2007 Award Winner
The members of 2007 Taft Prize committee — Jefferson Cowie, Ileen DeVault (chair), Nancy Gabin, Joseph McCartin, and Stephen Pitti — are delighted to announce that this year's prize for the outstanding book published in 2006 in the field of U.S. labor history has been awarded to Nancy MacLean in recognition of her pathbreaking volume Freedom is Not Enough: The Opening of the American Workplace (Russell Sage Foundation Books, Harvard University Press). MacLean's sweeping work maps out new terrain in the recent history of American workers, illuminating the achievements and limits of efforts to win equal opportunity, rights, and greater diversity in U.S. workplaces. The prodigious research, broad scope, and elegant style of this book ensured that it stood out from among a large group of unusually strong nominees this year, testifying both to the vitality of the field and to the singular importance of Nancy MacLean's contribution.
2006 Award Winner
James N. Gregory
The winner of the 2006 Philip Taft Labor History Award is James N. Gregory, for his beautifully written and prodigiously researched book, The Southern Diaspora: How the Great Migrations of Black and White Southerners Transformed America (University of North Carolina Press, 2005). Unlike previous authors who have focused exclusively on either white or black southerners’ migrations, Gregory describes how both came together in emptying the southern states of some twenty-nine million of its residents between 1900 and the end of the 1970s. Using an impressive range of sources, Gregory is always attentive to both the similarities and the differences between the two racial migrations, demonstrating the various factors shaping southerners’ decisions to leave the south, the reactions of northerners to their presence, and the ways in which southerners would permanently alter northern culture, religion, politics, and workplaces. Casting his subjects as agents of change, Gregory significantly revises twentieth century American social and labor history and reshapes what we know and how we think about the politics of race and class.
2005 Award Winner
Dorothy Sue Cobble
The 2005 Philip Taft Labor History Book Prize was awarded to Dorothy Sue Cobble for her outstanding examination of workplace feminism The Other Women's Movement: Workplace Justice and Social Rights in Modern America (Princeton University Press, 2004). The selection committee was privileged to deal with an impressive set of books that were wide-ranging in their topics, methodologies, and contributions to the field. Cobble's study stood out because of her challenge to our understanding of labor history, women’s history, and political history in the twentieth century. She not only helps to recast our view of labor history by integrating women and the politics of gender into its modern story, but also reframes some of the central dilemmas of feminism by revealing the more inclusive social vision that often clashed with the individual rights of "second wave" feminism.
While partially synthetic, The Other Women's Movement is based on extensive original research in union, government, and policy makers’ records. It is a well-crafted piece of history, written in a graceful, readable style.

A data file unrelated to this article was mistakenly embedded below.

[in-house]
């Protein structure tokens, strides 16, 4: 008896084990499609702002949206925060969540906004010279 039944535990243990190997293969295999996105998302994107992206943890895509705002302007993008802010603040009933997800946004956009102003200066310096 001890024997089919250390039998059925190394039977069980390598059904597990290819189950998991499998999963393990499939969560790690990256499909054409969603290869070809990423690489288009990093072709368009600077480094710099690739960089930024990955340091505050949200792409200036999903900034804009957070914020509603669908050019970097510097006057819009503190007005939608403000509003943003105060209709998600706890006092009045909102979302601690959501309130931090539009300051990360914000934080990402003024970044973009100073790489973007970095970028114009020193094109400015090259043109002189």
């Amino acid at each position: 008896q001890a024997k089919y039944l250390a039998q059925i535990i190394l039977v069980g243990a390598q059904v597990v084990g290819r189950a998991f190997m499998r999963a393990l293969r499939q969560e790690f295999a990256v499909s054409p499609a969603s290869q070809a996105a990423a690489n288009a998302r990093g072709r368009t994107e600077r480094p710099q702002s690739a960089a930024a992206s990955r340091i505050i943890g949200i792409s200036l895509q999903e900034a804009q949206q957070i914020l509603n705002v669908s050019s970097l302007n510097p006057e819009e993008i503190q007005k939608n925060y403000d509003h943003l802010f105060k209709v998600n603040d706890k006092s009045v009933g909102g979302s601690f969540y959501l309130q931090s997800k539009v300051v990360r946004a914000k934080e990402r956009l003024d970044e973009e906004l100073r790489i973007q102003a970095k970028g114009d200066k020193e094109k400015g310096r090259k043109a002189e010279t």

2004 Award Winners
Frank Tobias Higbie and Robert Rodgers Korstad
Frank Tobias Higbie's book, Indispensable Outcasts: Hobo Workers & Community in the American Midwest, 1880-1930 (University of Illinois Press), is an imaginative recreation of the diverse people, mostly younger men, who formed an ever-shifting transient labor force between the late 19th century and the Great Depression. Higbie's clear and lucid book is a deft interplay of social history, labor studies, cultural studies, and ethnography.
In Civil Rights Unionism: Tobacco Workers & the Struggle for Democracy in the Mid-Twentieth-Century South (University of North Carolina Press), Robert Rodgers Korstad recounts the story of tobacco workers in Winston-Salem, North Carolina, during the 1940s and 50s in a work which is beautifully written and conceived, deeply researched, and ambitious in scope. In telling the story of black and white workers, both male and female, coming together in support of industrial unionism, Korstad weaves together union organizing and Cold War politics in a compelling way.
State of the Union: A Century of American Labor
In Pursuit of Equity: Women, Men, and the Quest for Economic Citizenship in 20th Century America
Reinventing Free Labor: Padrones and Immigrant Workers in the North American West, 1880-1930
Capital Moves: RCA’s 70-Year Quest for Cheap Labor
Joseph A. McCartin
Labor’s Great War: The Struggle for Industrial Democracy & the Origins of Modern American Labor Relations, 1912-1921
Sanford M. Jacoby
Modern Manors: Welfare Capitalism Since the New Deal
The Origins of the Urban Crisis: Race & Inequality in Postwar Detroit
Home to Work: Motherhood & the Politics of Industrial Homework in the U.S.
Common Labour: Workers & the Digging of North American Canals, 1780-1860
Creating the Modern South: Millhands & Managers in Dalton, Georgia, 1884-1984
Labor Will Rule: Sidney Hillman & the Rise of American Labor
Making a New Deal: Industrial Workers in Chicago, 1919-1939
In Transit: The Transport Workers Union in New York City, 1933-1966
Figured Tapestry: Production, Markets, & Power in Philadelphia Textiles, 1885-1941
Workers’ Health, Workers’ Democracy: The Western Miners Struggle, 1891-1925
Jacquelyn Dowd, James Leloudis, Robert Korstad, Mary Murphy, Lu Ann Jones, & Christopher B. Daly
Like a Family: The Making of a Southern Cotton
Out of Work : The First Century of Unemployment in Massachusetts
Labor of Love, Labor of Sorrow: Black Women, Work, and the Family from Slavery to the Present
The Haymarket Tragedy
Rebuilding the Pulp & Paper Workers’ Union, 1933-1941
Working for the Railroad: The Organization of Work in the Nineteenth Century
Howell John Harris
The Right to Manage: Industrial Relations Policies of American Business in the 1940s
Out to Work: A History of Wage-Earning Women in the United States
James A. Gross
The Reshaping of the National Labor Relations Board: National Labor Policy in Transition, 1937-1947
No award made
August Meier & Elliott Rudwick
Black Detroit and the Rise of the UAW
David M. Katzman
Seven Days a Week: Women & Domestic Service in Industrializing America